2 Food questions,,, one for chefs, one for southern cooks

by talesin 13 Replies latest jw friends

  • talesin

    1. Can I make a roue using half-and-half butter w/ olive oil? I know they have similar properties.

    2. I love my swiss chard and beet greens. But I hear collard greens are much more nutritious. I tried to cook them once, and they were too bitter for my liking. I know I'm not cooking them right .... any suggestions?


    I'm off to bed now.


  • Hortensia

    yes you can make roux with butter and oil, or oil alone

    buy fresh tender young collards, or braise the collards a long time until they are very tender and the flavor has mellowed.

  • mrsjones5

    I like to slow cook my greens in a crockpot. The taste of collards and mustard green kinda mellow out.

  • dm6

    I am a chef :)

    9 years behind the apron and proud of it :)

    Yes, you can make a roux with olive oil half and half with butter, but i highly reccommend turning your butter into clarified butter, or what the indians would call Ghee.

    Simmer a block of butter in a pan and let it simmer for several minutes. Turn the heat off and leave for a few mins. Then with a ladel, take out the clear gold ghee and discard the fat and salt that seperates.

    Now that you have clarified butter, you can put this on the heat in a pan to ridiculous temperatures, and the butter will not burn, nor will it boil.

    put half in a pan with half olive oil, leave to heat up to a high temperature. Then add your flour and use a maurice (spatchelor) and mix constantly cooking throughout. You will know when it is ready to add the hot milk (in a seperate pan) because the roux you have made will keep cooking to the point that it leaves the sides of the pan and no longer sticks. It will look like a lump of dough in the pan that you can move around almost like a lumpy ball.

    That is your roux done. To make a bechamel (white roux) have another pan of hot milk simmering, and add ladel at a time to the roux ball, mixing with your spatchelor until it reaches the stage where it becomes whiskable. continue to add milk whisking until it turns into a thick white sauce.

    This is now a bechamel.

    You can continue to cook throughout for longer to make a veloute' (blonde roux) pronounced vel-oo-tay.

    continue even further to make a brown roux called an espagnol (brown roux) taken from the spanish term veal jus.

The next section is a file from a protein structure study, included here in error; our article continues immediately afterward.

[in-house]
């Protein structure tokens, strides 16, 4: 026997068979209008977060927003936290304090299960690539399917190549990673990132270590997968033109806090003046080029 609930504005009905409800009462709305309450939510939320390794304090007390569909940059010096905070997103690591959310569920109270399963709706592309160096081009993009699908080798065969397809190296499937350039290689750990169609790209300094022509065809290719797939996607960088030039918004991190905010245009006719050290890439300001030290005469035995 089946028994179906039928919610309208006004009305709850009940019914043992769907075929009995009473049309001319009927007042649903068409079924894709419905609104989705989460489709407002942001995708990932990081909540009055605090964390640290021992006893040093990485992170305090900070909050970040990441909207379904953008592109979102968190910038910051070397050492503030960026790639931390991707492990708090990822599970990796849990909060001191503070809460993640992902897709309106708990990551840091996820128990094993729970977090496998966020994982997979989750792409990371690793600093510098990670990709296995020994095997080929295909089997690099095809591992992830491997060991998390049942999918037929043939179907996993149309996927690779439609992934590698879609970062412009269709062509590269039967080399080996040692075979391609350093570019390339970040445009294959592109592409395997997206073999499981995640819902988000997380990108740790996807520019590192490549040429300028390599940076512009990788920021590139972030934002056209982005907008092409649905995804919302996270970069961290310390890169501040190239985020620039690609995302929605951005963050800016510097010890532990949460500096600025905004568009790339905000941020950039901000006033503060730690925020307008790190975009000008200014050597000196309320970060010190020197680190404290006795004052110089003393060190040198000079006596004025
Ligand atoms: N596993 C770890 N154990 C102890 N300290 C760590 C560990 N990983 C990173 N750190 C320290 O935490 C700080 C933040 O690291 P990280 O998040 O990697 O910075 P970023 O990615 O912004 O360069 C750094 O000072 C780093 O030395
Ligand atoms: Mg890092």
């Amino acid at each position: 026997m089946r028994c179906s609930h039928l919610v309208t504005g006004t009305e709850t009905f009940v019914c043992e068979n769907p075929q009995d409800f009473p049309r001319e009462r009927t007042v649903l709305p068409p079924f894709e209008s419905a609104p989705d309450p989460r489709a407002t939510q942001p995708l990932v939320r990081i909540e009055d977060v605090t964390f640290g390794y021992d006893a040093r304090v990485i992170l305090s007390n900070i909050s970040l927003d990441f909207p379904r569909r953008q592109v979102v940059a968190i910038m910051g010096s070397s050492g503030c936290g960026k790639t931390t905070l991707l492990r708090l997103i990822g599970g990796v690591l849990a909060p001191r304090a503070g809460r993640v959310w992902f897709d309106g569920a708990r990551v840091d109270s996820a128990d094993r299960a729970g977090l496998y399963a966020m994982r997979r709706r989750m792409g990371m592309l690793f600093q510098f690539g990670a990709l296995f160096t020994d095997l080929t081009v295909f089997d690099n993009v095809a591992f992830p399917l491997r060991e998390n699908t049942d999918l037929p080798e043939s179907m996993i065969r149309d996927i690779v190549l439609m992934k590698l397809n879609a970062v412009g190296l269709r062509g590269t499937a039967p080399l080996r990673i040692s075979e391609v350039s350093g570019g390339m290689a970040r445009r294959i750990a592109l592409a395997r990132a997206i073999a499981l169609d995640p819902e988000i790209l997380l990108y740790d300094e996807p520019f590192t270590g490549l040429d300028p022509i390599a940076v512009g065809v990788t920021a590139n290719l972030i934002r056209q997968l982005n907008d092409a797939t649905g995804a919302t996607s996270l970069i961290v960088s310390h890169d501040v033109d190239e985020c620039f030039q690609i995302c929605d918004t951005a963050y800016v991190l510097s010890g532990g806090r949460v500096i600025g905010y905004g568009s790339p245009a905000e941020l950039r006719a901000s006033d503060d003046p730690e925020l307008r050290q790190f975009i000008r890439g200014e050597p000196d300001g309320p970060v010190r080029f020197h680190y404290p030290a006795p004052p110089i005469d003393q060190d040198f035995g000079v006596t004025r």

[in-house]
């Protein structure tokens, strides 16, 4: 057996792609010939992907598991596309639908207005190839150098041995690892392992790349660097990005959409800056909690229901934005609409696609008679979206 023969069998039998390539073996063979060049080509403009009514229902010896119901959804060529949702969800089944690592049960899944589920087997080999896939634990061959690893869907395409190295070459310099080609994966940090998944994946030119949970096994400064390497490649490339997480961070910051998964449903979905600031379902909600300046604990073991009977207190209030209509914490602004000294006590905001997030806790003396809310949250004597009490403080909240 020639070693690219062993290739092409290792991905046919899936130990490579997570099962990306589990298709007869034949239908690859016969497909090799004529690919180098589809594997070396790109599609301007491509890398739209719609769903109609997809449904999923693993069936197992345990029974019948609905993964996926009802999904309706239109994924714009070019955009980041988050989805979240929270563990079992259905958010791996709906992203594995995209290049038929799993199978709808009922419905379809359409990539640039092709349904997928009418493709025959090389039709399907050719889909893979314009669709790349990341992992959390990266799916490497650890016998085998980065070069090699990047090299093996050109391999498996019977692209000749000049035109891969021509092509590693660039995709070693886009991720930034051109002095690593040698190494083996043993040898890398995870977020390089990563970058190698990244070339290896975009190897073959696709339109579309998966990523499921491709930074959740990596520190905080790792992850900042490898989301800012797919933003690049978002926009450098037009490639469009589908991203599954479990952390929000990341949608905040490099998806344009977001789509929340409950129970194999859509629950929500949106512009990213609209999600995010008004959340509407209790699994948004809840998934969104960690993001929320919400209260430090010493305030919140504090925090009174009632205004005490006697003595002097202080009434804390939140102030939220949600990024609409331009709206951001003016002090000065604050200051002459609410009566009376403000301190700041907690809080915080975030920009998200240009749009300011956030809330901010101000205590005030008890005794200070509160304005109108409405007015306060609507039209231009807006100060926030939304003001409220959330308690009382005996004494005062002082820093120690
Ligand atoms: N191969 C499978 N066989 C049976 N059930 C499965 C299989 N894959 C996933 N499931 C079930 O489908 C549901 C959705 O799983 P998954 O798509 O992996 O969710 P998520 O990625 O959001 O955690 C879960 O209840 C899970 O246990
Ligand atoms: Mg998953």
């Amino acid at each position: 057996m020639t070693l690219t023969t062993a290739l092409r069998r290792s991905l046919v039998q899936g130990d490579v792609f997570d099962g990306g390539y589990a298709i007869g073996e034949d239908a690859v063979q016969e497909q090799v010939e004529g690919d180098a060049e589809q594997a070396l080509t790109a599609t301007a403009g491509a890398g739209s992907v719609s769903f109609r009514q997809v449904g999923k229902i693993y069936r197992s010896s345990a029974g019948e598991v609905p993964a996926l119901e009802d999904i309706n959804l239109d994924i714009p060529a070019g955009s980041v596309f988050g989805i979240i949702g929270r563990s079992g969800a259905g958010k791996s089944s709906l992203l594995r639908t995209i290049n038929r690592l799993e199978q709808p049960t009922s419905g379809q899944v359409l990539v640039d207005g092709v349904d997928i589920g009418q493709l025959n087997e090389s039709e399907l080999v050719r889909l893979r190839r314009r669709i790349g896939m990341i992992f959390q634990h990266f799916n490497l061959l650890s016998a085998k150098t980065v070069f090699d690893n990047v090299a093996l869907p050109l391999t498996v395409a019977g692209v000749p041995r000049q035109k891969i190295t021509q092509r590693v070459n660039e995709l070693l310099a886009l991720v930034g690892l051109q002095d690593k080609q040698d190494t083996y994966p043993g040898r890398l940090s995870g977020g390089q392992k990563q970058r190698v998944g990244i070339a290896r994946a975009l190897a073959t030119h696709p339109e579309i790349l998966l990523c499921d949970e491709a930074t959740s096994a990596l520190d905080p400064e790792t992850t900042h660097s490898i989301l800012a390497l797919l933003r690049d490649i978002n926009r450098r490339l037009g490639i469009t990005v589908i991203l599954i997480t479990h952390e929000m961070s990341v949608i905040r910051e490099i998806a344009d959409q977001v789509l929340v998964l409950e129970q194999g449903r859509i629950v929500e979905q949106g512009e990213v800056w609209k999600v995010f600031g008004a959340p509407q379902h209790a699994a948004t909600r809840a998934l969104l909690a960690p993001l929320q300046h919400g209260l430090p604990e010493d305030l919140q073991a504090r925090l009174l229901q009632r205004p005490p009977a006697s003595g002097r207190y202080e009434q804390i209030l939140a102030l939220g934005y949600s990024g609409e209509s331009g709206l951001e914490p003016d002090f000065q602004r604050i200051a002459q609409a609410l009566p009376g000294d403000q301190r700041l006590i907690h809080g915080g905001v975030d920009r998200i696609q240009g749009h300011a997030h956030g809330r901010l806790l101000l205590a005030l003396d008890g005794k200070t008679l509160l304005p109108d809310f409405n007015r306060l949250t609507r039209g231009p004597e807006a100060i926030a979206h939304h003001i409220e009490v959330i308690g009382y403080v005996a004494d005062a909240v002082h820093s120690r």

Commonly in kitchens bechamels are made worldwide as the most popular as it is a derivative meaning your base bechamel you have made can be used for various sauces, for example: bechamel in a pan add grated cheese and macaroni pasta, thats macaroni cheese.

    Another example is, a seafood chowder, thin down the bechamel with homemade fish stock and make the rest yourself.

    Hope this helps! lol !!!!!

  • dm6

    in answer to your second question, treat all your food as delicate as the main part. Dont spend most time on perfecting your steak, but quickly chucking your veg in a pan of plain boiling water.

    I would steam cook your vegetables with butter and seasoning, and for extra flavour, finish them off in a pan you have already used to cook say your steak or chicken.

    I was always taught this as a golden rul ein the kitchen, remember seasoning your food will make ALL the difference beileve me, but always remember, you can add....but you cant take away! so be careful not to over season and keep tasting.

  • Broken Promises
    Broken Promises

    Dm6 should have his own cooking show!

  • dm6

    lol broken promises. I dont think i could muster up the courage to have my face on tv!

    But here is some of my work


  • Broken Promises
    Broken Promises

    Do you guys have Masterchef in NZ?

    And those pics look GOOOOD. Those hotel guys were stupid to take their time in hiring you.

  • dm6

    lol thanks! Yes there is a masterchef here in NZ, and funnily enough my cousin in austrailia is judging the last episode!

    He's called Martin Benn and has recently opened his new hotel in OZ called sepia, he got chef of the year too!

    Oh how i envyy him! in a good way of course.

  • Broken Promises
    Broken Promises

    I've heard of Sepia. Oooh, now I know someone related to someone who's famous!!

    Cooking must be in your family genes. Good luck to you both!

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